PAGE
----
a village on the long island sound built on meadows and woodlands taken from the pudetuck's pogacets pequotes and other native peoples. the land was fertile game was plentiful and the sound in the east river abounded with clams oysters blue crabs lobsters and many varieties of fish. at the time of braces arrival in a frosty october milford featured two churches. this is a rendering of one of them it still stands. so the town featured two churches three taverns two small church run libraries and four schools as well as many houses and businesses. shipbuilding was an important industry many ocean-going vessels including slave ships were built in milford shipyards, which were located on a well
protected harbor that was navigable for the good size vessels which tied up at the wharf to load an unload milford merchants prospered by exchanging horses cattle pork beef mutton flower cornmeal and furs obtained in the indian trade for sugar ramen molasses from the west indies manufactured goods from england and wines from france. almost one in ten residents of milford was enslaved. although the overwhelming majority of connecticut residents over 95% were not slave owners at any given time 70% of connecticut's wealthy merchants owned slaves in the 18th century as did 1550 percent of wealthy farmers justices officers captains deputies ministers and deacons in short slavery was created by and for
the ruling class the same elite that exploited the labor of white indentured servants. in the household of john burwell brace was forced to sleep on a bear hearth without so much as a blanket encountering snow for the first time. he had nothing to wear but his thin linen jacket and sailors killed given no shoes. he was forced to work outdoors and bare feet the wounds. he had received at sea broke out newly and he almost perished with cold and hunger. bruce describes burwell as a professed puritan who would read the bible and pray both at night and morning for all mankind while starving beating and torturing the many held in bondage. braces juxtaposition a burwell's religious piety with his savage and humanity anticipates the motif of christian hypocrisy that would become central to the antebellum slave narrative the congregational church to which
the burwell family belonged was the colonies official church. and as such a collected taxes from all taxpayers regardless of their religious persuasion. like whites blacks in the 18th century, connecticut were required to attend church in most churches the seating and the church reflected the social hierarchy the social elite occupied the most prominent seats being the lowest in social rank blacks were assigned to the -- corners or -- pews. which were set in the back or in balconies? burwell abused brace so horrifically that one of his own relatives captain samuel eels told burwell that such abuse was in human and unchristian eels was so outraged that he rescued brace and brought him to his own home where he nursed him back to health. but as soon as brace was able to work again, he was sold again this time to peter pruden another zetus who whipped him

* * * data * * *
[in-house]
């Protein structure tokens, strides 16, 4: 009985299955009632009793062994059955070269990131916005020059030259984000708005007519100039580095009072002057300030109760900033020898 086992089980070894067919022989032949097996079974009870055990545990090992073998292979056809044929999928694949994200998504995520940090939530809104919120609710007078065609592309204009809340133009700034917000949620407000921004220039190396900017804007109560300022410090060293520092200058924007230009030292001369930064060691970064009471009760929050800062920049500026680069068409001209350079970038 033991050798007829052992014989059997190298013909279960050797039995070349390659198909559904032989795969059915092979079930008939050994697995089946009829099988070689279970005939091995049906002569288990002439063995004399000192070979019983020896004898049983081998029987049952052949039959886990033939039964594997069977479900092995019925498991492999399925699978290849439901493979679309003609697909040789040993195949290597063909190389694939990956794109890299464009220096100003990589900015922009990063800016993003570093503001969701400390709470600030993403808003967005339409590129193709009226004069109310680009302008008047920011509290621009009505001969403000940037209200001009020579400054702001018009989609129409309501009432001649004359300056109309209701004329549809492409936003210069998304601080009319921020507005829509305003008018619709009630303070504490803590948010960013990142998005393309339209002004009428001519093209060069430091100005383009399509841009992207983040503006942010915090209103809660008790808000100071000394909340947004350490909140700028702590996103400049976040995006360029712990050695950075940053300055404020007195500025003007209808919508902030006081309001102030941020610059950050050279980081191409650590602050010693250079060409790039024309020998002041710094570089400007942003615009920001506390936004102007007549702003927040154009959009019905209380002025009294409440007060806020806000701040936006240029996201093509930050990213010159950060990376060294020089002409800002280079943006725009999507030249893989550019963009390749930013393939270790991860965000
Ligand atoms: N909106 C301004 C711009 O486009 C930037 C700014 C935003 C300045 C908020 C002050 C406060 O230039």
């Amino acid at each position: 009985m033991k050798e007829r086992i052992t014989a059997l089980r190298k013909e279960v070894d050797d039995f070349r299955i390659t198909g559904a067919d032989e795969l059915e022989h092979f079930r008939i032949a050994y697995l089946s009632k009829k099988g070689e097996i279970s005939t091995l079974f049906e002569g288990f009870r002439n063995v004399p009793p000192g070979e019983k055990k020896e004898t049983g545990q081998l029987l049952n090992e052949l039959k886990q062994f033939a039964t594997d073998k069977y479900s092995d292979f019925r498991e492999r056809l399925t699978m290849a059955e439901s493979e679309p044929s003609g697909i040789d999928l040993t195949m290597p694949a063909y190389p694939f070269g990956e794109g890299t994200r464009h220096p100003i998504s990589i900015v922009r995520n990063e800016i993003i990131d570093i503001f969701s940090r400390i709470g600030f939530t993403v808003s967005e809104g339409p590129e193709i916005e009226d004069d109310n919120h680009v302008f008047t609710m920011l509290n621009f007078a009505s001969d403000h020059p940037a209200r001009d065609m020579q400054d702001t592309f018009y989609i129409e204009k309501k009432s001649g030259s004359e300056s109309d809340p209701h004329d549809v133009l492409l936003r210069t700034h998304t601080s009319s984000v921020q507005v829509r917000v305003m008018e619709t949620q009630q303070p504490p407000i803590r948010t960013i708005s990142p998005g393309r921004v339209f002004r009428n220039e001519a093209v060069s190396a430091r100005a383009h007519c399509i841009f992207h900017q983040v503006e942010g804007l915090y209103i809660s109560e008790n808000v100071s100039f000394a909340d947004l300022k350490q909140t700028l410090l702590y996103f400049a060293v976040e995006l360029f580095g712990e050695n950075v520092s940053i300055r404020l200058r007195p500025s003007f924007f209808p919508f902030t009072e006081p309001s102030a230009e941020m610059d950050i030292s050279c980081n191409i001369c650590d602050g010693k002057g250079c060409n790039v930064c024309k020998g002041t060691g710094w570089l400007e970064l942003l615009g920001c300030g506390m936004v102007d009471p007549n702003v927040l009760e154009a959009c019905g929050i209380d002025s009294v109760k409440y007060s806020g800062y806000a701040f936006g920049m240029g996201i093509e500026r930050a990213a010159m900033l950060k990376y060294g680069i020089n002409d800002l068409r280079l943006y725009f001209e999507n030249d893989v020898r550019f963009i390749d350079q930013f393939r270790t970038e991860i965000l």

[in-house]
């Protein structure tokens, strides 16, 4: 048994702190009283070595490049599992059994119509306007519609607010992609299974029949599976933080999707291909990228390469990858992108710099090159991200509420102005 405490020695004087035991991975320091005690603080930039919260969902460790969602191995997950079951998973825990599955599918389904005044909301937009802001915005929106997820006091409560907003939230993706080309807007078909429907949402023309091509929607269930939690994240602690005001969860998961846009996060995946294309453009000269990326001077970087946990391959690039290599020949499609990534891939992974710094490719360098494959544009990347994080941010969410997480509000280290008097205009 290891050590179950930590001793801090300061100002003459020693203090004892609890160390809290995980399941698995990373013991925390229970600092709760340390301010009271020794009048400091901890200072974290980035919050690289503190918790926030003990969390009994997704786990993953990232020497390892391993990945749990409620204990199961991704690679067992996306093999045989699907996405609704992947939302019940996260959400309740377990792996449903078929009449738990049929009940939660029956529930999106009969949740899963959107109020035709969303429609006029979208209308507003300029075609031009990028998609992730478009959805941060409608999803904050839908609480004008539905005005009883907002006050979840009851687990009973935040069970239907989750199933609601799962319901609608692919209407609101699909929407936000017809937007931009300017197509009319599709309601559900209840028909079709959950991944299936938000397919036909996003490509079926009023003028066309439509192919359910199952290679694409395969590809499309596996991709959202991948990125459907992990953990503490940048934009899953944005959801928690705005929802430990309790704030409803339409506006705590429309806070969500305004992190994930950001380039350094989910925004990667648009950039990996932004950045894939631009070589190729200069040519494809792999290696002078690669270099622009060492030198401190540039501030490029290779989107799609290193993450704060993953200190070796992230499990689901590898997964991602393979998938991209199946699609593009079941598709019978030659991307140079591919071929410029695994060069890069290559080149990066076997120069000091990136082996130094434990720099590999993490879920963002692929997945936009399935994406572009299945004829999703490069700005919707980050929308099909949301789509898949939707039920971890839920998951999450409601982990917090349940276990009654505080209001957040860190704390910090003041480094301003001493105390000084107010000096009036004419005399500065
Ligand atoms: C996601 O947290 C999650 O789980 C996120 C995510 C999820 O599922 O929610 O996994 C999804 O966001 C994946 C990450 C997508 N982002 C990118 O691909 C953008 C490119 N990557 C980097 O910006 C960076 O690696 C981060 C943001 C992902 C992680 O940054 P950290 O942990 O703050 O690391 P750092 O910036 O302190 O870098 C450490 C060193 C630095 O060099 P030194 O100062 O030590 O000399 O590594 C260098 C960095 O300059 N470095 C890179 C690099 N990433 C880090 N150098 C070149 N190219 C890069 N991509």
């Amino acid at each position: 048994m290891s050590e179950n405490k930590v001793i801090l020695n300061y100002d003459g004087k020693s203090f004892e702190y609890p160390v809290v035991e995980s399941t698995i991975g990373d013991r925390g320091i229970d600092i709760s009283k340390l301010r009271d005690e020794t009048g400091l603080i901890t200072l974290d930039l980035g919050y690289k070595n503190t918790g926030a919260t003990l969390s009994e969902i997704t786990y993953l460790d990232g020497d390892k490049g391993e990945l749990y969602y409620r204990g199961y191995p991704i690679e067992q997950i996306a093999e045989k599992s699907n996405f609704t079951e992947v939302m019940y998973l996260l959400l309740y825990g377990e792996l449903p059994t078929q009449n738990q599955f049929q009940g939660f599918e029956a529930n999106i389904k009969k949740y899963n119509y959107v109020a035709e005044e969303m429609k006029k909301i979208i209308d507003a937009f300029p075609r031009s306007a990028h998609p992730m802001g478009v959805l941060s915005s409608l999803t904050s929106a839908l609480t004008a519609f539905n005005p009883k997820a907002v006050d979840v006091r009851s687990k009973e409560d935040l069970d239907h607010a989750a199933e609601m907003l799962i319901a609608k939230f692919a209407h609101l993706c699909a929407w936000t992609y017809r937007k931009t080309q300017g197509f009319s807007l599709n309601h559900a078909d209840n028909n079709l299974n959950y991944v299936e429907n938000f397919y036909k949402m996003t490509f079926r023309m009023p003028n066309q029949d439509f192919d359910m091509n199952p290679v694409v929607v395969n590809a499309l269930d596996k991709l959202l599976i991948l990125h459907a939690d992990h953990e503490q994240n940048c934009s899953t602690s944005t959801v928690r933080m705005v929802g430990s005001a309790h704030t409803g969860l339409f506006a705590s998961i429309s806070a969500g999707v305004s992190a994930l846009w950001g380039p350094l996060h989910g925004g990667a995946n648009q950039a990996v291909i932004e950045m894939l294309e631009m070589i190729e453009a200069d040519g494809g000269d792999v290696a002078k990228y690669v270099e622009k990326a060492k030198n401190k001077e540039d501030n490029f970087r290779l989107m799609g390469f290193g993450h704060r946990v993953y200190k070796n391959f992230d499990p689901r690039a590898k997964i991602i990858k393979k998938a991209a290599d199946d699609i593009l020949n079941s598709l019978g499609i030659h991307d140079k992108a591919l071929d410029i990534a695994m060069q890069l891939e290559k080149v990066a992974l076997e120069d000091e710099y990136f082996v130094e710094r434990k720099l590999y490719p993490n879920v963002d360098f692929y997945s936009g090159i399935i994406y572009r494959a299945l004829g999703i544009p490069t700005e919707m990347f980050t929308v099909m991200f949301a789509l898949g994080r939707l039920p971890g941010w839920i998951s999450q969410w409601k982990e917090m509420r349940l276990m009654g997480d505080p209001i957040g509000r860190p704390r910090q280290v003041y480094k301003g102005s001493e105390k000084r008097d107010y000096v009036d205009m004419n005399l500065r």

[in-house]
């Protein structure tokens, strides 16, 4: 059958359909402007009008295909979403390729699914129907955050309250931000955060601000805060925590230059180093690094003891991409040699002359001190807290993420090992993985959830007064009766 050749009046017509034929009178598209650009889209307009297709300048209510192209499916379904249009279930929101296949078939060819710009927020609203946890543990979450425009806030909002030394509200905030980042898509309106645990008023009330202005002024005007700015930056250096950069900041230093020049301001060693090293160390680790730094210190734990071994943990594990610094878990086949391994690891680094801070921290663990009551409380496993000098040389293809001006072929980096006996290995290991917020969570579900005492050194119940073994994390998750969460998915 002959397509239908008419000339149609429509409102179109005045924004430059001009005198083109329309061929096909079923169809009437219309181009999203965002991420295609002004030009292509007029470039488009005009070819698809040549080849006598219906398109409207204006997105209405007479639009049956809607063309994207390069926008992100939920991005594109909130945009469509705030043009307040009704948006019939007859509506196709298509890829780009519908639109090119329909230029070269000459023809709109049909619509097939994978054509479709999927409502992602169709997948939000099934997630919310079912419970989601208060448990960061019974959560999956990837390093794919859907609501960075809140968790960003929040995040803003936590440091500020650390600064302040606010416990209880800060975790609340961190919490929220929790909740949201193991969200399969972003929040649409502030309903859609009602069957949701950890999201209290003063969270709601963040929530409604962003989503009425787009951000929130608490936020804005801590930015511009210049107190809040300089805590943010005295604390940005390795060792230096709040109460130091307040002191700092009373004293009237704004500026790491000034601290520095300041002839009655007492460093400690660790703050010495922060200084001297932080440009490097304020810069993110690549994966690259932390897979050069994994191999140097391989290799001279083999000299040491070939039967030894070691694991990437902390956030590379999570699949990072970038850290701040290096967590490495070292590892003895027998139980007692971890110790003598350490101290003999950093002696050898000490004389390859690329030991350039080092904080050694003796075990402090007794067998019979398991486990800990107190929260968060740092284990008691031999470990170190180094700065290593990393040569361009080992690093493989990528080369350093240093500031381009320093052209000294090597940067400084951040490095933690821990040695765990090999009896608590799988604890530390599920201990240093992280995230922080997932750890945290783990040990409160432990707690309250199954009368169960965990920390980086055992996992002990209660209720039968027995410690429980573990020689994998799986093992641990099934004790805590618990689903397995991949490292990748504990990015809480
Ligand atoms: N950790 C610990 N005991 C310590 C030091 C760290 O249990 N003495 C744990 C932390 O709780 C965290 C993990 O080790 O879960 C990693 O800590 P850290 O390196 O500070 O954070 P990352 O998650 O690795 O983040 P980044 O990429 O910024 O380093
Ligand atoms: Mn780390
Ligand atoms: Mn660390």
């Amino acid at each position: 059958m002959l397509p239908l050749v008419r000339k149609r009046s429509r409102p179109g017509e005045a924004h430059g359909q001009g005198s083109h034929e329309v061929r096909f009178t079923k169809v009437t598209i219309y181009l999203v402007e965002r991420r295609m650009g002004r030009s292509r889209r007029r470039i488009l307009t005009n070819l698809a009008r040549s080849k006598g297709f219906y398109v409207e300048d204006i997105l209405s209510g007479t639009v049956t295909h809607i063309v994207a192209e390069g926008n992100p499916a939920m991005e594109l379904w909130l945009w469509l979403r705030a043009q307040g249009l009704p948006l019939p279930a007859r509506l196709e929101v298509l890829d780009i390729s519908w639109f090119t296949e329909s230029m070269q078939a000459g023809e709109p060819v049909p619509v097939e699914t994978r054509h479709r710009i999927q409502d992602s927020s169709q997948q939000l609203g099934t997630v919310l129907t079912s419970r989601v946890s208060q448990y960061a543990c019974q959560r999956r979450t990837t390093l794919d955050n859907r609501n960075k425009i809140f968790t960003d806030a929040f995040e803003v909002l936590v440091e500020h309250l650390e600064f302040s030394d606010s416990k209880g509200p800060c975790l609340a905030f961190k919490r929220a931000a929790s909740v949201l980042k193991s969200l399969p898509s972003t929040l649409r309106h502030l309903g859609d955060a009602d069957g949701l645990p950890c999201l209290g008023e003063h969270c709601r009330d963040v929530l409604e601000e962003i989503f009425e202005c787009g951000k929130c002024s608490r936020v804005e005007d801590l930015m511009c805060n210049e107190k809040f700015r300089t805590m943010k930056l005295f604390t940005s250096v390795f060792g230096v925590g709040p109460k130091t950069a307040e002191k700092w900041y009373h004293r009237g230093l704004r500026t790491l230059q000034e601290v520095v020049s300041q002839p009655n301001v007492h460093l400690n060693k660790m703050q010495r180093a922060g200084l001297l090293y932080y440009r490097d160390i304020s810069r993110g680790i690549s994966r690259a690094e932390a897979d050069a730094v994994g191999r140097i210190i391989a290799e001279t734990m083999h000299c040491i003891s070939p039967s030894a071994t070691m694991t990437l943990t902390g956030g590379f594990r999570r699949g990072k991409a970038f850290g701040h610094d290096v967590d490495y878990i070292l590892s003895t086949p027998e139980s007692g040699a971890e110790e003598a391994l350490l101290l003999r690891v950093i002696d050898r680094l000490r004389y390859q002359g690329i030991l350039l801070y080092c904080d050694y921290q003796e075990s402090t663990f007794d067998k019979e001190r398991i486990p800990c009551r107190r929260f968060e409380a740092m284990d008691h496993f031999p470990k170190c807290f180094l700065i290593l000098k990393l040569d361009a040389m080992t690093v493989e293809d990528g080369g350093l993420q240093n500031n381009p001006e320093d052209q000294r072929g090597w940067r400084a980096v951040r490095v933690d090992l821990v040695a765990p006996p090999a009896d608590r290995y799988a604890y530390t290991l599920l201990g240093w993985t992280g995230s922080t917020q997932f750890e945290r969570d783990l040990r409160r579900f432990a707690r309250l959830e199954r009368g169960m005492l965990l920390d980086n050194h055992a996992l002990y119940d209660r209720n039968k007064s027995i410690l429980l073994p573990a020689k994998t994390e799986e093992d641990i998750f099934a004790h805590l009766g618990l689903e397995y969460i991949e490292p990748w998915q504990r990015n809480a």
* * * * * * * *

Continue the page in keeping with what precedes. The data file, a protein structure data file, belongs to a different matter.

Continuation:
for crying at night. brace found himself past from one exceedingly cruel milford master to another until september 1768 when he was purchased by widow mary's styles of woodbury a nearby town in the two brief paragraphs that braced devotes to the 16 years. he was enslaved by the stiles family. he asserts that the years he spent with mary's styles were quote a glorious era in my life as widow styles was one of the finest women in the world. she possessed every christian virtue. mary styles one has affection by teaching him to read helping him improve his english-speaking skills and treating him with the modicum of grandmotherly affection. the southbury this is a signature from harry styles the southbury parish where mary styles lived in proximity to her children and grandchildren with
situated in a hilly-fertile landscape the main street built over built over an old indian trail featured a congregational church of school some stores and so on. the styles home property outlined by a stone fence was a cross the street from a cemetery built over an ancient prototuck burial ground. braces recollections of his life with mary styles suggests that like most enslaved people in new england. he was largely confined to the family's circle of domesticity agriculture and aaron's in woodbury brace lived in near dozens of people of african descent. white people often pretended that indians had vanished, but in fact several pudetuck families were neighbors of mary styles. racist laws required all blacks and slaved or free to carry a pass from the authorities or when they left home. blacks in indians were banned
from engaging in trade or huckstering. economic activities that enabled some free people of color to claim a meager share in the in places like barbados. slaves in connecticut were subjected to a nine o'clock curfew and could be publicly whipped if they were convicted of being in the street with without special permits from their masters or mistresses. it was illegal for white families to entertain blacks milados or indians unless they were sent on business. you can see here the undermining of any kind of solidarity and friendship. a cross raised racial lines furthermore licensed shopkeepers and tavern keepers were forbidden to entertain quote any man's sons apprentices servants or -- with any drink without special order or allowance from respective parents or masters? if people of color were